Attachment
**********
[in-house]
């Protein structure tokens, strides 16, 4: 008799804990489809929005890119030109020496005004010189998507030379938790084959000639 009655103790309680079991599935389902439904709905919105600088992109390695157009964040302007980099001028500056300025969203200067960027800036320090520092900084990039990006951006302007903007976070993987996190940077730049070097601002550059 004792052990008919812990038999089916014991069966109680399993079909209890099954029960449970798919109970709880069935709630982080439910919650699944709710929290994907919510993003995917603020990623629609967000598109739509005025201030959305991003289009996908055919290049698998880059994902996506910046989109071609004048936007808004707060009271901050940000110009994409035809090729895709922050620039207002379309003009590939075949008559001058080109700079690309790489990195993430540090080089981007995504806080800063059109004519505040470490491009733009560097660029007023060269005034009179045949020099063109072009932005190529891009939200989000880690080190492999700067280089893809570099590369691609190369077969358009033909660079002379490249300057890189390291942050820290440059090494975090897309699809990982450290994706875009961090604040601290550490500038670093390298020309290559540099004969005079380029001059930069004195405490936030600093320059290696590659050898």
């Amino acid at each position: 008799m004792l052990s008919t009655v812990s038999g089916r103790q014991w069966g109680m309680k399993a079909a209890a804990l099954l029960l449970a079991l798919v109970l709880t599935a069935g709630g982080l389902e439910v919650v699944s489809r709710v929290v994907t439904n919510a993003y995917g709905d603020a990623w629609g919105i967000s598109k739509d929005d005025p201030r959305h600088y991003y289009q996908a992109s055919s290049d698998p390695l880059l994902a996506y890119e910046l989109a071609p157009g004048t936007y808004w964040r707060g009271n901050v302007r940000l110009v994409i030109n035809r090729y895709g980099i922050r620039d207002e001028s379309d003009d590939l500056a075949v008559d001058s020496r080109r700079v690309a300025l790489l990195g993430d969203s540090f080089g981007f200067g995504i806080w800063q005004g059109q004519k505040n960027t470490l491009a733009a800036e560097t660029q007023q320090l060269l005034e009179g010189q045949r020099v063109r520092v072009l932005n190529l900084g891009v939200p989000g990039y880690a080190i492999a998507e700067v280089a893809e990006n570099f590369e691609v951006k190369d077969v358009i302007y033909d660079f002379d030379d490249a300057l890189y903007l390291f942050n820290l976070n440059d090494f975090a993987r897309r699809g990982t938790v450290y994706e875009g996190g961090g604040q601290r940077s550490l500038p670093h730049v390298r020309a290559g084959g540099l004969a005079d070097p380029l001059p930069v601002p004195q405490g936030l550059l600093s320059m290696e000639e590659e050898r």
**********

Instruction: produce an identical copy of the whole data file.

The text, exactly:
[in-house]
């Protein structure tokens, strides 16, 4: 008799804990489809929005890119030109020496005004010189998507030379938790084959000639 009655103790309680079991599935389902439904709905919105600088992109390695157009964040302007980099001028500056300025969203200067960027800036320090520092900084990039990006951006302007903007976070993987996190940077730049070097601002550059 004792052990008919812990038999089916014991069966109680399993079909209890099954029960449970798919109970709880069935709630982080439910919650699944709710929290994907919510993003995917603020990623629609967000598109739509005025201030959305991003289009996908055919290049698998880059994902996506910046989109071609004048936007808004707060009271901050940000110009994409035809090729895709922050620039207002379309003009590939075949008559001058080109700079690309790489990195993430540090080089981007995504806080800063059109004519505040470490491009733009560097660029007023060269005034009179045949020099063109072009932005190529891009939200989000880690080190492999700067280089893809570099590369691609190369077969358009033909660079002379490249300057890189390291942050820290440059090494975090897309699809990982450290994706875009961090604040601290550490500038670093390298020309290559540099004969005079380029001059930069004195405490936030600093320059290696590659050898």
């Amino acid at each position: 008799m004792l052990s008919t009655v812990s038999g089916r103790q014991w069966g109680m309680k399993a079909a209890a804990l099954l029960l449970a079991l798919v109970l709880t599935a069935g709630g982080l389902e439910v919650v699944s489809r709710v929290v994907t439904n919510a993003y995917g709905d603020a990623w629609g919105i967000s598109k739509d929005d005025p201030r959305h600088y991003y289009q996908a992109s055919s290049d698998p390695l880059l994902a996506y890119e910046l989109a071609p157009g004048t936007y808004w964040r707060g009271n901050v302007r940000l110009v994409i030109n035809r090729y895709g980099i922050r620039d207002e001028s379309d003009d590939l500056a075949v008559d001058s020496r080109r700079v690309a300025l790489l990195g993430d969203s540090f080089g981007f200067g995504i806080w800063q005004g059109q004519k505040n960027t470490l491009a733009a800036e560097t660029q007023q320090l060269l005034e009179g010189q045949r020099v063109r520092v072009l932005n190529l900084g891009v939200p989000g990039y880690a080190i492999a998507e700067v280089a893809e990006n570099f590369e691609v951006k190369d077969v358009i302007y033909d660079f002379d030379d490249a300057l890189y903007l390291f942050n820290l976070n440059d090494f975090a993987r897309r699809g990982t938790v450290y994706e875009g996190g961090g604040q601290r940077s550490l500038p670093h730049v390298r020309a290559g084959g540099l004969a005079d070097p380029l001059p930069v601002p004195q405490g936030l550059l600093s320059m290696e000639e590659e050898r």